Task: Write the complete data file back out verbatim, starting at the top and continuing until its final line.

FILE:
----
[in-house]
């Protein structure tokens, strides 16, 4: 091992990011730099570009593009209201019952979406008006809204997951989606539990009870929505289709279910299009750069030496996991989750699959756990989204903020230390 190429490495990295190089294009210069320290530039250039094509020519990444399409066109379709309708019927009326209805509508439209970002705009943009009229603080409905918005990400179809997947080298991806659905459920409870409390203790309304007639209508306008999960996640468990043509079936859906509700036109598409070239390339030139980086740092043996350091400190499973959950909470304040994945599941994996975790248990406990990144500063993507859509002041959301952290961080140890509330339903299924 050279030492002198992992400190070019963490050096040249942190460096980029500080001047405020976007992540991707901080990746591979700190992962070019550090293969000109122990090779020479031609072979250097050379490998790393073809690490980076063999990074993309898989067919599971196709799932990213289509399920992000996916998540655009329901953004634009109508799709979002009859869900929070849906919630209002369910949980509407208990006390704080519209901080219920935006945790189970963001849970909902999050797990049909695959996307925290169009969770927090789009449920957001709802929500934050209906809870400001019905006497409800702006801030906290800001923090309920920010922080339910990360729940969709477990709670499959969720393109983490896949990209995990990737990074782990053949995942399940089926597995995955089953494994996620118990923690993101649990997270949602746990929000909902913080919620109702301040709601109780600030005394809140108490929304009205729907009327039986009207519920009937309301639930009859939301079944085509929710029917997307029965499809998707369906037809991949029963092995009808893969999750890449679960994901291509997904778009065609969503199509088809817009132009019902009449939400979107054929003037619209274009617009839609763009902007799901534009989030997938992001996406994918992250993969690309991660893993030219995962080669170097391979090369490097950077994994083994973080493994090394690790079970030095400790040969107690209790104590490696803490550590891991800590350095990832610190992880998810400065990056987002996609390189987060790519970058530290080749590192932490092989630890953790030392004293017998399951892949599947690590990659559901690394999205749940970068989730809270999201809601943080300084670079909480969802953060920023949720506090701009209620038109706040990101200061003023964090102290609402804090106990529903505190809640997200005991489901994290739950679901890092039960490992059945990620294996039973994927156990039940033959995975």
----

[in-house]
């Protein structure tokens, strides 16, 4: 091992990011730099570009593009209201019952979406008006809204997951989606539990009870929505289709279910299009750069030496996991989750699959756990989204903020230390 190429490495990295190089294009210069320290530039250039094509020519990444399409066109379709309708019927009326209805509508439209970002705009943009009229603080409905918005990400179809997947080298991806659905459920409870409390203790309304007639209508306008999960996640468990043509079936859906509700036109598409070239390339030139980086740092043996350091400190499973959950909470304040994945599941994996975790248990406990990144500063993507859509002041959301952290961080140890509330339903299924 050279030492002198992992400190070019963490050096040249942190460096980029500080001047405020976007992540991707901080990746591979700190992962070019550090293969000109122990090779020479031609072979250097050379490998790393073809690490980076063999990074993309898989067919599971196709799932990213289509399920992000996916998540655009329901953004634009109508799709979002009859869900929070849906919630209002369910949980509407208990006390704080519209901080219920935006945790189970963001849970909902999050797990049909695959996307925290169009969770927090789009449920957001709802929500934050209906809870400001019905006497409800702006801030906290800001923090309920920010922080339910990360729940969709477990709670499959969720393109983490896949990209995990990737990074782990053949995942399940089926597995995955089953494994996620118990923690993101649990997270949602746990929000909902913080919620109702301040709601109780600030005394809140108490929304009205729907009327039986009207519920009937309301639930009859939301079944085509929710029917997307029965499809998707369906037809991949029963092995009808893969999750890449679960994901291509997904778009065609969503199509088809817009132009019902009449939400979107054929003037619209274009617009839609763009902007799901534009989030997938992001996406994918992250993969690309991660893993030219995962080669170097391979090369490097950077994994083994973080493994090394690790079970030095400790040969107690209790104590490696803490550590891991800590350095990832610190992880998810400065990056987002996609390189987060790519970058530290080749590192932490092989630890953790030392004293017998399951892949599947690590990659559901690394999205749940970068989730809270999201809601943080300084670079909480969802953060920023949720506090701009209620038109706040990101200061003023964090102290609402804090106990529903505190809640997200005991489901994290739950679901890092039960490992059945990620294996039973994927156990039940033959995975």